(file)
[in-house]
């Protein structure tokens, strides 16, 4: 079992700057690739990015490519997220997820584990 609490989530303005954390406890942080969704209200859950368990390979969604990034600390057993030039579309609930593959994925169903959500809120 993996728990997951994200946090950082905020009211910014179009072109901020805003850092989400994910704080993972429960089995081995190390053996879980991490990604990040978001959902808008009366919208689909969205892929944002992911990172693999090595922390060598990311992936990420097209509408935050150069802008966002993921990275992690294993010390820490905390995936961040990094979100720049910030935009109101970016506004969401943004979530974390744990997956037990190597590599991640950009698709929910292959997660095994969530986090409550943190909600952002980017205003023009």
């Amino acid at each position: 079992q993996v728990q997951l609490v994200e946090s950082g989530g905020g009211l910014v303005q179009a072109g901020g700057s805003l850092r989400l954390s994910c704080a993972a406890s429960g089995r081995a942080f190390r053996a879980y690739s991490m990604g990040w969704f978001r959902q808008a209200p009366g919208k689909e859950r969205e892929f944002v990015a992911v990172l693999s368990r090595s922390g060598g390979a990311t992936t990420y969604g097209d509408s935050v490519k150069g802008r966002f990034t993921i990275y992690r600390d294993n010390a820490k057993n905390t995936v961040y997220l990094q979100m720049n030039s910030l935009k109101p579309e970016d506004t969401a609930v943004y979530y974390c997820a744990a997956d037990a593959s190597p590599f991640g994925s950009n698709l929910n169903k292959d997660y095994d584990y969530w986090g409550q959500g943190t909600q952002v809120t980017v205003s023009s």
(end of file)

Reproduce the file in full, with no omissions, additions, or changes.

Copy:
[in-house]
């Protein structure tokens, strides 16, 4: 079992700057690739990015490519997220997820584990 609490989530303005954390406890942080969704209200859950368990390979969604990034600390057993030039579309609930593959994925169903959500809120 993996728990997951994200946090950082905020009211910014179009072109901020805003850092989400994910704080993972429960089995081995190390053996879980991490990604990040978001959902808008009366919208689909969205892929944002992911990172693999090595922390060598990311992936990420097209509408935050150069802008966002993921990275992690294993010390820490905390995936961040990094979100720049910030935009109101970016506004969401943004979530974390744990997956037990190597590599991640950009698709929910292959997660095994969530986090409550943190909600952002980017205003023009």
């Amino acid at each position: 079992q993996v728990q997951l609490v994200e946090s950082g989530g905020g009211l910014v303005q179009a072109g901020g700057s805003l850092r989400l954390s994910c704080a993972a406890s429960g089995r081995a942080f190390r053996a879980y690739s991490m990604g990040w969704f978001r959902q808008a209200p009366g919208k689909e859950r969205e892929f944002v990015a992911v990172l693999s368990r090595s922390g060598g390979a990311t992936t990420y969604g097209d509408s935050v490519k150069g802008r966002f990034t993921i990275y992690r600390d294993n010390a820490k057993n905390t995936v961040y997220l990094q979100m720049n030039s910030l935009k109101p579309e970016d506004t969401a609930v943004y979530y974390c997820a744990a997956d037990a593959s190597p590599f991640g994925s950009n698709l929910n169903k292959d997660y095994d584990y969530w986090g409550q959500g943190t909600q952002v809120t980017v205003s023009s």